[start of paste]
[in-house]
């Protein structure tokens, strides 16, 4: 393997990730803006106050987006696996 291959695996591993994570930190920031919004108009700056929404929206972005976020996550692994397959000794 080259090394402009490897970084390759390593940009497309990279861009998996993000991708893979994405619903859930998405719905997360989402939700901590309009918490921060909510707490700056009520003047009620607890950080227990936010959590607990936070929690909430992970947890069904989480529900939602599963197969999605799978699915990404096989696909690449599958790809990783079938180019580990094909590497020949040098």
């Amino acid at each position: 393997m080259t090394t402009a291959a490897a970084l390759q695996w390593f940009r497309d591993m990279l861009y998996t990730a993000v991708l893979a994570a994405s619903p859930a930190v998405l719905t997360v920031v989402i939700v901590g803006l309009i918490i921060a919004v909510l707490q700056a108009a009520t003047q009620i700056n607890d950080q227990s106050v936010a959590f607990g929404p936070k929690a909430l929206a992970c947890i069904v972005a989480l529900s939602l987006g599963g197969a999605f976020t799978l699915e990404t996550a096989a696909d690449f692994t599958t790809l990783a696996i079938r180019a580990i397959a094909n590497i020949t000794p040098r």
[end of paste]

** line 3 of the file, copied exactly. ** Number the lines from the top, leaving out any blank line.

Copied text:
């Amino acid at each position: 393997m080259t090394t402009a291959a490897a970084l390759q695996w390593f940009r497309d591993m990279l861009y998996t990730a993000v991708l893979a994570a994405s619903p859930a930190v998405l719905t997360v920031v989402i939700v901590g803006l309009i918490i921060a919004v909510l707490q700056a108009a009520t003047q009620i700056n607890d950080q227990s106050v936010a959590f607990g929404p936070k929690a909430l929206a992970c947890i069904v972005a989480l529900s939602l987006g599963g197969a999605f976020t799978l699915e990404t996550a096989a696909d690449f692994t599958t790809l990783a696996i079938r180019a580990i397959a094909n590497i020949t000794p040098r």